Vaccine passports and you

Image Credit: Nurina Iman Nizam

Anna Blackburn discusses the history of vaccine passports and why many countries are beginning to consider them essential for safe travel and tourism.

It has been a long time since most people have left their country of residence or even their 5km, and unfortunately, the wait is not yet over. With the limited number of vaccinations across the EU and globally, local and international travel restrictions persist. However, officials in Europe are proposing the implementation of a ‘vaccine passport’ to international travel requirements as a means of alleviating these restrictions somewhat. As a result, there may yet be a chance to travel abroad this summer.

The vaccine passport would allow for a gradual reopening of tourist opportunities to help European economies get back on their feet. Tourism in Europe is a hundred billion euro industry, bringing in over €750 million annually and funding more than 14 million jobs. With the pandemic at large over the last year, these numbers have fallen drastically, and the possibility of vaccine passports offers a way to start rebuilding these industries. 

What is a vaccine passport? It is proof that an individual has received the full dose of a COVID-19 vaccination, whether that be the Pfizer, BioNTech, Moderna, AstraZeneca, or the recently approved Johnson & Johnson vaccine. It would also likely include other necessary medical information, such as recent Covid test results and any possible underlying health conditions. Many private companies are in the process of developing mobile apps, such as the CommonPass, IATA Travel Pass, and the IBM Digital Health Pass. As well as these, EU President Ursula von der Leyen said that the EU would propose their own ‘Digital Green Pass’ next month. These digital health passport applications aim to make country-specific vaccination documents, which would have been previously distributed as paper certificates, more easily accessible and internationally recognized. 

The vaccine passport would give Europeans the opportunity to travel this summer, but there is much debate surrounding the viability of this plan. Many people are raising questions about ethical concerns, specifically regarding individual rights such as the privacy and freedom of choice involved in making this documentation a requirement of international travel. Several airlines have already begun the process of checking passengers for proof of vaccination or Covid-19. Emirates (an airline group based in the United Arab Emirates) was the first to introduce rapid blood testing for Covid-19 prior to allowing passengers to board flights. Qantas Airways in Australia has said they plan to start requiring proof of vaccination as a prerequisite for flying with the company. While these airlines, as privately-owned companies, have the right to practice these safety measures, many feel that it is infringing upon their individual rights, just as the vaccine passports would.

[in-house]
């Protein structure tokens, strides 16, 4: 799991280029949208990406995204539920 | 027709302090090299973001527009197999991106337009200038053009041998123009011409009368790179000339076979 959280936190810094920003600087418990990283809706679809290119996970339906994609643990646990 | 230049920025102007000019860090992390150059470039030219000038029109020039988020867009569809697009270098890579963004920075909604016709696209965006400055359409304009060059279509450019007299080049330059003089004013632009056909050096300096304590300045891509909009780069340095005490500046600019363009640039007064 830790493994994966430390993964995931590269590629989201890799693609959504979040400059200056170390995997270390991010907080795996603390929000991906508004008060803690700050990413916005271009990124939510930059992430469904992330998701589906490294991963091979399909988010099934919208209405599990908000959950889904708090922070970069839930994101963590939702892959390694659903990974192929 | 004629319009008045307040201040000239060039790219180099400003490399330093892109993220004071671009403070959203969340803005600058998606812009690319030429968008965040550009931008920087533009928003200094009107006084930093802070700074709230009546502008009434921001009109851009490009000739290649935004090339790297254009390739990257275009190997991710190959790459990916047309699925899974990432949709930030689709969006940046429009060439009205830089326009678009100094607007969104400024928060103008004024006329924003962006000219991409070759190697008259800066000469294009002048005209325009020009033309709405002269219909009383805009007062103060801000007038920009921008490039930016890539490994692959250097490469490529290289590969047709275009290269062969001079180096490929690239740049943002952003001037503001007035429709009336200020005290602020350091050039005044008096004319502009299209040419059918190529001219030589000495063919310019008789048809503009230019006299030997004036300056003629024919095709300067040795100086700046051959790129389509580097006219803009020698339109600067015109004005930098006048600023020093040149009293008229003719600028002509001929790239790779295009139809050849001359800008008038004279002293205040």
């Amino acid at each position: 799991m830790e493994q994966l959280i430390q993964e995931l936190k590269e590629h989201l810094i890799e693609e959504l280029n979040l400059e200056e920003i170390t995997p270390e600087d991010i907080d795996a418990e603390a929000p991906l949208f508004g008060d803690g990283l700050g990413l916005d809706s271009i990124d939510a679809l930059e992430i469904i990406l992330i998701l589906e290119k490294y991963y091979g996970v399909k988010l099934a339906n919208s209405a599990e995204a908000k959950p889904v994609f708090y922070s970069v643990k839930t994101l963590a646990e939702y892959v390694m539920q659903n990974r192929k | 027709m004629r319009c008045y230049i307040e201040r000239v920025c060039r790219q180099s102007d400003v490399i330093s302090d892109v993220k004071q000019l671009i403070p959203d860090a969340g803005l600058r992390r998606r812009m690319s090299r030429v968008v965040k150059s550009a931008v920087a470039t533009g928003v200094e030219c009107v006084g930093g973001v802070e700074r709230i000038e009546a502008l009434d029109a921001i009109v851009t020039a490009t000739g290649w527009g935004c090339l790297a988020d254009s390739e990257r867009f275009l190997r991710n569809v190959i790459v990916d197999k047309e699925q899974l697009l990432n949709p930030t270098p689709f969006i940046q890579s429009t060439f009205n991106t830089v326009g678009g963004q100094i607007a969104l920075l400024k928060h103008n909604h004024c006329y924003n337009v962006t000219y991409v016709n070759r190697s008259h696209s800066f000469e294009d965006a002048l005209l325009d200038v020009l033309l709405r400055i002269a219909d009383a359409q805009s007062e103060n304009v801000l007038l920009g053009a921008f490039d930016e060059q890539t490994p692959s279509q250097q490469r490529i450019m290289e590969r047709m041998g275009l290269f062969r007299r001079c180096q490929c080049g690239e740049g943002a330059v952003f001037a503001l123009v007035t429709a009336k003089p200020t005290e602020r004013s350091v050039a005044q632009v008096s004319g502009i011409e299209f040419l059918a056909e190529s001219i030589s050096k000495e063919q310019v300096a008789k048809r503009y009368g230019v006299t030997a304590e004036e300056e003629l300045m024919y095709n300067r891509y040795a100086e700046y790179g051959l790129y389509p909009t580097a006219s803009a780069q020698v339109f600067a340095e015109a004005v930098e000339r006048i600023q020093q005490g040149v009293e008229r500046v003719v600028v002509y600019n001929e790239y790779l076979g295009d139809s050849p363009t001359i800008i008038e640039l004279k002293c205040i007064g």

What most people don’t know is that vaccine passports are not a new idea. The standard passports we use today became a requirement of international travel during the First World War as a way to protect countries’ borders. With the Spanish Flu pandemic raging across Europe, governments realised that the passport was not enough to keep people safe. As a result, the League of Nations added health requirements to international travel in 1925, stating that transport should “be carried out in the conditions most favourable to public health”. Vaccination requirements have been in place for many years. Countries around the world require vaccinations for diseases such as Malaria, Polio, Yellow Fever, Rabies and even Measles on arrival.

As globalisation continues to expand, countries have not only the right but the responsibility to protect their citizens. The Covid-19 pandemic has had long-lasting effects on everything in our lives, from major widespread economic declines to individual mental health. The vaccine, and furthermore the vaccine passport, is a way of protecting citizens from imported diseases. As we have seen over the past year, increased international mobility helps viruses spread and mutate at an alarming rate, something which no one wants to experience again. 

countries have not only the right but the responsibility to protect their citizens

It’s true, no one can force you to be vaccinated for the Coronavirus. It is an individual right whether or not you choose to get the vaccine. Though, it seems that the likelihood of vaccine passports being incorporated into travel is only going to continue increasing. Many government officials are still hesitant to approve this proposal due to a lack of information on new variants, like the UK's B117 variant, and concern regarding whether or not vaccinated people could still carry and spread the virus. These scientific blind-spots and ethical concerns are slowing the implementation of vaccine passports, but many officials still see them as essential for safe tourism.

So if travelling abroad this summer is something you intend on doing, you will need to check your destination country’s vaccination requirements. The World Health Organization website has a list of every country’s required vaccinations upon entry. The purpose of vaccinations is to prevent the spread of deadly diseases like the Coronavirus and the vaccine passport is a way of ensuring that you are not at risk or pose a risk to others when travelling to other countries. Covid-19 is not going away anytime soon. 

Travel during Summer 2021 seems very likely to be reliant on the Covid-19 vaccine passport in order to prevent another global outbreak of the virus and keep people safe. And while they are still reluctant to do so at the moment, government officials must favour the collective over the individual to prevent a pandemic of this size and devastation from happening again.